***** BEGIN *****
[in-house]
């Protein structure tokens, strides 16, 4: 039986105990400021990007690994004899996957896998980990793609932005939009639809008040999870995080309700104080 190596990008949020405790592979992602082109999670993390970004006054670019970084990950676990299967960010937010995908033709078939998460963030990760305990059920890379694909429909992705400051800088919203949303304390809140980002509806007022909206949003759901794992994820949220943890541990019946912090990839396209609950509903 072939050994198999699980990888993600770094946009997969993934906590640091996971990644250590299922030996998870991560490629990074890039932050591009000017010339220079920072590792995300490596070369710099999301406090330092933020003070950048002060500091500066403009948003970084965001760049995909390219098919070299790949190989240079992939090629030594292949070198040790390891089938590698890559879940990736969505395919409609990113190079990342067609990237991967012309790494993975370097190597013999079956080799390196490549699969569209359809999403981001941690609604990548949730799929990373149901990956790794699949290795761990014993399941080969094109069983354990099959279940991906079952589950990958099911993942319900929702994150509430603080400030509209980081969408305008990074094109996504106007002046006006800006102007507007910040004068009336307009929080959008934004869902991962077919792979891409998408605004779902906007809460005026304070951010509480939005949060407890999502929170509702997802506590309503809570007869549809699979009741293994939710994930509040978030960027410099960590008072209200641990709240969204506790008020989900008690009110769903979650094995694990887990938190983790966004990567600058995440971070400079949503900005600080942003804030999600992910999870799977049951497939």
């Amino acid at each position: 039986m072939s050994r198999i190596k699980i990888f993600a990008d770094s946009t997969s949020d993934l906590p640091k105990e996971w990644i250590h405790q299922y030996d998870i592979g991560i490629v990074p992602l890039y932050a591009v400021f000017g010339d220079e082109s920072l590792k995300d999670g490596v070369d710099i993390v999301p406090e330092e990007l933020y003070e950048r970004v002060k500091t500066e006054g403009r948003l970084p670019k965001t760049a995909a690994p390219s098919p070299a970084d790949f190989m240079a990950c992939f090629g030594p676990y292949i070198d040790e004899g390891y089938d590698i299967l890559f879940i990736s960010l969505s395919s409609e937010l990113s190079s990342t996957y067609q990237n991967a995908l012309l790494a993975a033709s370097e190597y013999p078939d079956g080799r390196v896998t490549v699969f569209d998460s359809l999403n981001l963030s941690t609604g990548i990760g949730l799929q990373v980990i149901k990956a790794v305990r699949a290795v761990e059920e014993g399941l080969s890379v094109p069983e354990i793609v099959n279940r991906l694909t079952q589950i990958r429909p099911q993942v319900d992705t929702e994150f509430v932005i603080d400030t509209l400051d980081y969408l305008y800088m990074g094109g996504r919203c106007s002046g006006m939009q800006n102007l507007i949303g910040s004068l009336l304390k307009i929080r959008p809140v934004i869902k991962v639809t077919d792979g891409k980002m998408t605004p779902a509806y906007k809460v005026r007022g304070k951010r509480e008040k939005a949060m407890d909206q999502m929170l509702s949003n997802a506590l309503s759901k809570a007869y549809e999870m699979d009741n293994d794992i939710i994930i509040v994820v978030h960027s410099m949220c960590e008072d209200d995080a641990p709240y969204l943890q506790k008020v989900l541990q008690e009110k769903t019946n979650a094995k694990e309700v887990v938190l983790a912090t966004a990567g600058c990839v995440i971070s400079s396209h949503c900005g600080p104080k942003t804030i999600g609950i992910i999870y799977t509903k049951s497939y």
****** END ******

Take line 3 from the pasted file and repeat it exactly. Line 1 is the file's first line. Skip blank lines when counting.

């Amino acid at each position: 039986m072939s050994r198999i190596k699980i990888f993600a990008d770094s946009t997969s949020d993934l906590p640091k105990e996971w990644i250590h405790q299922y030996d998870i592979g991560i490629v990074p992602l890039y932050a591009v400021f000017g010339d220079e082109s920072l590792k995300d999670g490596v070369d710099i993390v999301p406090e330092e990007l933020y003070e950048r970004v002060k500091t500066e006054g403009r948003l970084p670019k965001t760049a995909a690994p390219s098919p070299a970084d790949f190989m240079a990950c992939f090629g030594p676990y292949i070198d040790e004899g390891y089938d590698i299967l890559f879940i990736s960010l969505s395919s409609e937010l990113s190079s990342t996957y067609q990237n991967a995908l012309l790494a993975a033709s370097e190597y013999p078939d079956g080799r390196v896998t490549v699969f569209d998460s359809l999403n981001l963030s941690t609604g990548i990760g949730l799929q990373v980990i149901k990956a790794v305990r699949a290795v761990e059920e014993g399941l080969s890379v094109p069983e354990i793609v099959n279940r991906l694909t079952q589950i990958r429909p099911q993942v319900d992705t929702e994150f509430v932005i603080d400030t509209l400051d980081y969408l305008y800088m990074g094109g996504r919203c106007s002046g006006m939009q800006n102007l507007i949303g910040s004068l009336l304390k307009i929080r959008p809140v934004i869902k991962v639809t077919d792979g891409k980002m998408t605004p779902a509806y906007k809460v005026r007022g304070k951010r509480e008040k939005a949060m407890d909206q999502m929170l509702s949003n997802a506590l309503s759901k809570a007869y549809e999870m699979d009741n293994d794992i939710i994930i509040v994820v978030h960027s410099m949220c960590e008072d209200d995080a641990p709240y969204l943890q506790k008020v989900l541990q008690e009110k769903t019946n979650a094995k694990e309700v887990v938190l983790a912090t966004a990567g600058c990839v995440i971070s400079s396209h949503c900005g600080p104080k942003t804030i999600g609950i992910i999870y799977t509903k049951s497939y």